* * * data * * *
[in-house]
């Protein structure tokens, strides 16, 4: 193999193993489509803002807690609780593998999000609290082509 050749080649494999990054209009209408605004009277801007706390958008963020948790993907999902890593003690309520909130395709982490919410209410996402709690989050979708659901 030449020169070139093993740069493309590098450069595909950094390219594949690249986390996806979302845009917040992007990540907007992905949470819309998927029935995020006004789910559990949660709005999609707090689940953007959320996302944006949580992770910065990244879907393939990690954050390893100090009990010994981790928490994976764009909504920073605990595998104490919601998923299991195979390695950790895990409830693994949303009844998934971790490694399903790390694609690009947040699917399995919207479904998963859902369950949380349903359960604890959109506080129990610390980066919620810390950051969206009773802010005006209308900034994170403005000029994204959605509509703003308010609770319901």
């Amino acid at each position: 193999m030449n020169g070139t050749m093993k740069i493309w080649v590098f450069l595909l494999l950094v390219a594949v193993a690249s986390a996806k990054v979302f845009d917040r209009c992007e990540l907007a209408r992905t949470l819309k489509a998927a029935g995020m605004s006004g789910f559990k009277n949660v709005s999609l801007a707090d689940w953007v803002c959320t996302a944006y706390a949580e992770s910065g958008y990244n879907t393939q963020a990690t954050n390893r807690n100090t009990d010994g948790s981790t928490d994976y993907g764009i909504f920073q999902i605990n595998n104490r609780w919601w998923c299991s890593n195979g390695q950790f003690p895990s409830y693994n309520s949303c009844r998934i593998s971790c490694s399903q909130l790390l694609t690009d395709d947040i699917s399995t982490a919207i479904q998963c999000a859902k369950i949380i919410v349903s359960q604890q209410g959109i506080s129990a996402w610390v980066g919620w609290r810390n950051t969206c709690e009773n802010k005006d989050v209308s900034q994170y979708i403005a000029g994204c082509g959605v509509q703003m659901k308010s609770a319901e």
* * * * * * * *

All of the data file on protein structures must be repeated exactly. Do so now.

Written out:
[in-house]
């Protein structure tokens, strides 16, 4: 193999193993489509803002807690609780593998999000609290082509 050749080649494999990054209009209408605004009277801007706390958008963020948790993907999902890593003690309520909130395709982490919410209410996402709690989050979708659901 030449020169070139093993740069493309590098450069595909950094390219594949690249986390996806979302845009917040992007990540907007992905949470819309998927029935995020006004789910559990949660709005999609707090689940953007959320996302944006949580992770910065990244879907393939990690954050390893100090009990010994981790928490994976764009909504920073605990595998104490919601998923299991195979390695950790895990409830693994949303009844998934971790490694399903790390694609690009947040699917399995919207479904998963859902369950949380349903359960604890959109506080129990610390980066919620810390950051969206009773802010005006209308900034994170403005000029994204959605509509703003308010609770319901």
């Amino acid at each position: 193999m030449n020169g070139t050749m093993k740069i493309w080649v590098f450069l595909l494999l950094v390219a594949v193993a690249s986390a996806k990054v979302f845009d917040r209009c992007e990540l907007a209408r992905t949470l819309k489509a998927a029935g995020m605004s006004g789910f559990k009277n949660v709005s999609l801007a707090d689940w953007v803002c959320t996302a944006y706390a949580e992770s910065g958008y990244n879907t393939q963020a990690t954050n390893r807690n100090t009990d010994g948790s981790t928490d994976y993907g764009i909504f920073q999902i605990n595998n104490r609780w919601w998923c299991s890593n195979g390695q950790f003690p895990s409830y693994n309520s949303c009844r998934i593998s971790c490694s399903q909130l790390l694609t690009d395709d947040i699917s399995t982490a919207i479904q998963c999000a859902k369950i949380i919410v349903s359960q604890q209410g959109i506080s129990a996402w610390v980066g919620w609290r810390n950051t969206c709690e009773n802010k005006d989050v209308s900034q994170y979708i403005a000029g994204c082509g959605v509509q703003m659901k308010s609770a319901e």